• Guillaume Cachia

2020 Japan Travel Guide

Japan, the land of the rising sun and robotics! What a truly exceptional destination. I must be honest, Japan was not in my top 10 countries to visit, but after experiencing the beauty, peacefulness and excitement from our Nippon adventure, I can say with conviction that Japan deserves a spot in everybody’s must-see list!


Japan is also a land of extreme variations that will awaken your senses in new ways and will, as it does to anyone coming back from Japan, make you miss and cherish those incredible moments. You may be skiing in the Japanese Alps of the Hokkaido island, sipping on a cocktail by the white sand beaches in the southern islands, getting checked-in by robots at your neon-filled Tokyo hotel, dine with a Geisha in training in traditional Kyoto or go on nature hikes around Mount Fuji… All of this – in the span of 2 weeks!


Oh, and let’s not forget to mention the Japanese hospitality. Wherever you are in Japan, people are remarkably hospitable but that sense of service is intensified at shops, restaurants and hotels. Everything is impeccable and tailored to insure you have a great time!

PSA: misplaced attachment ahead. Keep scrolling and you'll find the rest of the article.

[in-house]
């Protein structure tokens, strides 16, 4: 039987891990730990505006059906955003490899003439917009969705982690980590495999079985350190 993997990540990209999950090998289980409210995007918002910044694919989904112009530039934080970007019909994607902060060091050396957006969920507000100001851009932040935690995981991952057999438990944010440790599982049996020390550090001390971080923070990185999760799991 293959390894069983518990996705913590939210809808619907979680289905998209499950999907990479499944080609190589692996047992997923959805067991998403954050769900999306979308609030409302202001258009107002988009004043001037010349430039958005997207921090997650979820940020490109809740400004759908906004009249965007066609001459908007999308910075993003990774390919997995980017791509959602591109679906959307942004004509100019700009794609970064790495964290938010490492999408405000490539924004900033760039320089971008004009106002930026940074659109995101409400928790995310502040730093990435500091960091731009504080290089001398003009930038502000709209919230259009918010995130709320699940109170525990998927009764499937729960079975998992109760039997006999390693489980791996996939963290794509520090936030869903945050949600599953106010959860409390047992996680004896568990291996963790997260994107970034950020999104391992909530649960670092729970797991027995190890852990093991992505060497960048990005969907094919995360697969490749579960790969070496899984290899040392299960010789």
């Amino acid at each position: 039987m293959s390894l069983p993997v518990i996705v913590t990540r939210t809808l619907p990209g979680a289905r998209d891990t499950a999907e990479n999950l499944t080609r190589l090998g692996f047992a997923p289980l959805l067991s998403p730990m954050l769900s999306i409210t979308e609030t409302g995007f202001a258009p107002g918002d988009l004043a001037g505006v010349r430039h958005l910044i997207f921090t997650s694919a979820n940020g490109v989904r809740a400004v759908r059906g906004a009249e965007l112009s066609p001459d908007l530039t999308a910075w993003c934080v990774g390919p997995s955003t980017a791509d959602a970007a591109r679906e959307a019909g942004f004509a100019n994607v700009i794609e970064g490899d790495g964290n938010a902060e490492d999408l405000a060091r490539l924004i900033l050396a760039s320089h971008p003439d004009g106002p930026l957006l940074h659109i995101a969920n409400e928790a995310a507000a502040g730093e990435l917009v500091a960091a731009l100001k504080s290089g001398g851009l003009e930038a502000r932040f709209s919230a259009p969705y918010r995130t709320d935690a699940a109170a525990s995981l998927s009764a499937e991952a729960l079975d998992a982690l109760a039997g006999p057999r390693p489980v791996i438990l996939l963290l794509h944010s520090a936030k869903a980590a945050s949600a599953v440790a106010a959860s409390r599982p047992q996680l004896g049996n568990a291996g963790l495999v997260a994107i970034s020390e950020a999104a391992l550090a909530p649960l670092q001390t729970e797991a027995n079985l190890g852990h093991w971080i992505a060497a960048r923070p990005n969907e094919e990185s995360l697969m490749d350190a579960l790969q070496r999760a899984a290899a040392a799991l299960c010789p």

Planning a journey to Japan can be intimidating, many get discouraged and end up booking group tours. We do recommend using WandrHop travel engineers to help plan your Japan Vacation! In doing so, you will obtain a journey tailored for you, without the hassle of group tours and dependence on other people to enjoy your well-deserved time in Japan. Most importantly, saving quite a bit of money and time.


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Below is a guide to your first time in Japan, the must-do’s and some tips along the way! This is not your typical “Top 10 to do in Japan” type list as I will go through a lot more off-the-beaten path places and experiences that I believe should be must-do’s for your first or tenth time in Japan.

Getting to Know Japan


Japan is a set of islands; the 2 largest ones are Hokkaido (the island to the North) and Honshu (the main island). In this article, we will focus mostly on Honshu and the top attractions/itineraries for your first time in Japan! We are assuming a 10-12 day stay in the country, additional days can be used for trips to Hokkaido (especially beautiful during the winter months) and the southern attractions such as Nagasaki and Hiroshima.